The compounds of this invention can be considered to be substituted ureas. When R is not hydrogen, the portion of the molecule which contains R and R is derived from an N,N-di(hydrocarbyl)carbamoyl halide. When R is hydrogen, the R portion of the molecule is derived from an isocyanate.

The following examples illustrate the preparation of the compounds of this invention. Unless otherwise stated, parts are parts by weight.

EXAMPLE 1 Preparation of S-amino-1,3-dirnethylpyrazole Eight and two-tenths parts of B-aminocrotonitrile and 4.5 parts of methylhydrazine are dissolved in 100 parts of ethanol and boiled under reflux for 12 hours. The mixture is then subjected to distillation at reduced pressure. The fraction which has a boiling point of 155 C. at 32 mm. Hg. absolute is 5-arnino-l,3-dimethylpyrazole. When this HZNT l to.

An equivalent amount of hydrazine can be substituted for the methylhydrazine used in the procedure of Example 1. This substitution will yield 5-amino-3-methylpyrazole. Likewise the substitution of ethylhydrazine and phenylhydrazine in the procedure of Example 1 will lead to the formation of 5 amino-l-ethyl-3-methylpyrazole and 5- amino-1-phenyl-3-methylpyrazole, respectively.

The above mentioned pyrazoles can be reacted with isocyanates according to the procedures of Examples 3 or 8, infra, to give appropriate ureidopyrazoles. Thus, if 5-amino-3-methylpyrazole is reacted with phenyl isocyanate or cyclohexyl isocyanate the respective products will be 5-(3-phenylureido)-3 methylpyrazole and 5-(3-cyclohexylureido -3 -methylpyrazole.

Dimerization of propionitrile will yield 2 cyano-3- amino-2-pentene. When an equivalent amount of this material is used in place of fi-aminocrotonitrile in the procedure of Example 1, 5-amino-3-ethyl-1,4-dimethylpyrazole will be produced. This pyrazole can be reacted with an isocyanate according to the procedures of Example 3 or 8, infra. If the isocyanate is phenyl isocyanate, the product will be 5-(3-phenylureido)-3-ethyl-1,4-dimethylpyrazole.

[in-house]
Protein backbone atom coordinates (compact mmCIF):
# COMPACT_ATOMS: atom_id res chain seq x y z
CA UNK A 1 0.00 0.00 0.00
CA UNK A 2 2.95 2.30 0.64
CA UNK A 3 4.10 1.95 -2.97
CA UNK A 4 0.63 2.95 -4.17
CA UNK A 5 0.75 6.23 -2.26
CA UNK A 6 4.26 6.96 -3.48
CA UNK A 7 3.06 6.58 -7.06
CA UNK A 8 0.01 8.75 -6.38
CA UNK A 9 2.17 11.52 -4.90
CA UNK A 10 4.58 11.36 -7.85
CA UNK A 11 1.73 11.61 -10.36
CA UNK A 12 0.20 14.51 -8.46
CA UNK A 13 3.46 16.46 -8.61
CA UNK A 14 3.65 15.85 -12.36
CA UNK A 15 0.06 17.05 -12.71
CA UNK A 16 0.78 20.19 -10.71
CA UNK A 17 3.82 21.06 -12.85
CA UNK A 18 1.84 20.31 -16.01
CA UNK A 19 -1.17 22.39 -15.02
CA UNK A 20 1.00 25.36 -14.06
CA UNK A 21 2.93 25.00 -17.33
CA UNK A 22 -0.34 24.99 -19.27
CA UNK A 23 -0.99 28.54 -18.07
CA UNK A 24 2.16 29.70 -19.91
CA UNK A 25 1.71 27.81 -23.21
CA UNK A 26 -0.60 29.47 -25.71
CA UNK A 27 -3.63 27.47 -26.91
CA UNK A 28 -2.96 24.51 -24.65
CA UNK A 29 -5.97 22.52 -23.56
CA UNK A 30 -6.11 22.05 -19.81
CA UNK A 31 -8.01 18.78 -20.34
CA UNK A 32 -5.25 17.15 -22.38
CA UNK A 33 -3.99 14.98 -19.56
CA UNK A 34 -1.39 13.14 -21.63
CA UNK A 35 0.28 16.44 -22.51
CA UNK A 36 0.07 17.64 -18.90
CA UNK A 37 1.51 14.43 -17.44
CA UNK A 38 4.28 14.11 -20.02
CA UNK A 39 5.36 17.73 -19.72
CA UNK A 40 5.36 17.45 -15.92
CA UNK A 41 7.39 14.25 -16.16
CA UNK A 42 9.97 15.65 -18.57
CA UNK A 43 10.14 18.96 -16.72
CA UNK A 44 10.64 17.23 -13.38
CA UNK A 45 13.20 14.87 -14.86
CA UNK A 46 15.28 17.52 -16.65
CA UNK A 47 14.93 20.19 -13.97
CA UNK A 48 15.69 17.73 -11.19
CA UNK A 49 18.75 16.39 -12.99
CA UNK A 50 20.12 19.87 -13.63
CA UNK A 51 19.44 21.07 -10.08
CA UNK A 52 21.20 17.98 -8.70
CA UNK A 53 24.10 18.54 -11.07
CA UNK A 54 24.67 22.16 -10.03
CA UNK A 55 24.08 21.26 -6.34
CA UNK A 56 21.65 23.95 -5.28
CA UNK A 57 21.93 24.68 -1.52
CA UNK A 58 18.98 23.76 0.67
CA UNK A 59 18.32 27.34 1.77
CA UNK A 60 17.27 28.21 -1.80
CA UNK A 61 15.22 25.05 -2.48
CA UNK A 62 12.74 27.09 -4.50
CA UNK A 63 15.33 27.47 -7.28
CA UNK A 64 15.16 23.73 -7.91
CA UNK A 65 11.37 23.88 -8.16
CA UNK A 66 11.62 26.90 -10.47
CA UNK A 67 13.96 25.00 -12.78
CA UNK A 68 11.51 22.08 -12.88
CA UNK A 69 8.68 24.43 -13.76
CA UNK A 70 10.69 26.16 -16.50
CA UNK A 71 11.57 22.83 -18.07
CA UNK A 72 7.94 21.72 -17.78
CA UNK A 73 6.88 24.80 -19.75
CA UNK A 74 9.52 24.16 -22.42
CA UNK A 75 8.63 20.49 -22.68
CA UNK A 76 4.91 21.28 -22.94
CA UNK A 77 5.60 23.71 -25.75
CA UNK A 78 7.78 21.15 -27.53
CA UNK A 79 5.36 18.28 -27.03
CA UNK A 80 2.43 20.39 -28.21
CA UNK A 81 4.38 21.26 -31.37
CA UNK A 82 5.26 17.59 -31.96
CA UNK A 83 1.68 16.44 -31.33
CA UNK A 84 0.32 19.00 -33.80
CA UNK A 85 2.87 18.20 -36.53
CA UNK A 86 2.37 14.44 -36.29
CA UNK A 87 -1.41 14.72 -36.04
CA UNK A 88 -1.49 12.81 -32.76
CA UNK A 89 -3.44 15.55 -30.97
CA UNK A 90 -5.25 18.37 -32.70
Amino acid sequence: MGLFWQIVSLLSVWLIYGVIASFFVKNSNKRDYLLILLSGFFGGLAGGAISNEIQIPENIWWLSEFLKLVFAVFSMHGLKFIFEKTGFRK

EXAMPLE 2 Preparation of 5-amino-4-bromo-1,3-dimethylpyrazole Eleven and one-tenths parts of 5-amino-l,3-dimethylpyrazole is dissolved in a mixture of parts of acetic acid and 10 parts of sodium acetate. Thereafter, 16 parts of bromine is added slowly to the solution while maintaining good agitation. After the bromine addition is complete, the material is poured onto about 300 parts of crushed ice. The mixture is made slightly alkaline with aqueous ammonia and there extracted with methylene chloride. Upon drying with anhydrous magnesium sulfate and removal of the solvent under reduced pressure, 5-amino-4-bromo-l,3-dimethylpyrazole is recovered as a heavy oil. The compound has the following structure:

LOH.

EXAMPLE 3 Preparation of 5-(3-phenylureido)-4-bromo-1,3-

dimethylpyrazole EXAMPLES 4-7 The following isocyanates when substituted in the amounts indicated for phenyl isocyanate in the procedure of Example 3 react to give the product indicated.

6 EXAMPLE 8 Preparation of 5-(3-cyclohexylureido)-1,3-dimethylpyrazole Three and three tenths parts of 5-amino-1,3-dimethylpyrazole is dissolved in 50 parts of benzene. Three and eight tenths parts of cyclohexyl isocyanate is added and the mixture warmed on a steam bath for one hour. Upon l0 cooling and addition of n-hexane, solids form which are collected by filtration and purified by recrystallization from acetonitrile. The product has a melting point of 196 C. and the following structure:

Example Isoeyanate Parts Product 4 P-Chlorophenylisocyannte 2.5 O H (FH;

11 N c1--Nc-N- l H B1CH;;

5 [3-(t-chloropheuyl)ureido]-4-br0mo-1,3-dimathylpyrazolo 5 o-Bromopheuylisocyanate 2.7 Br CH Ii F r: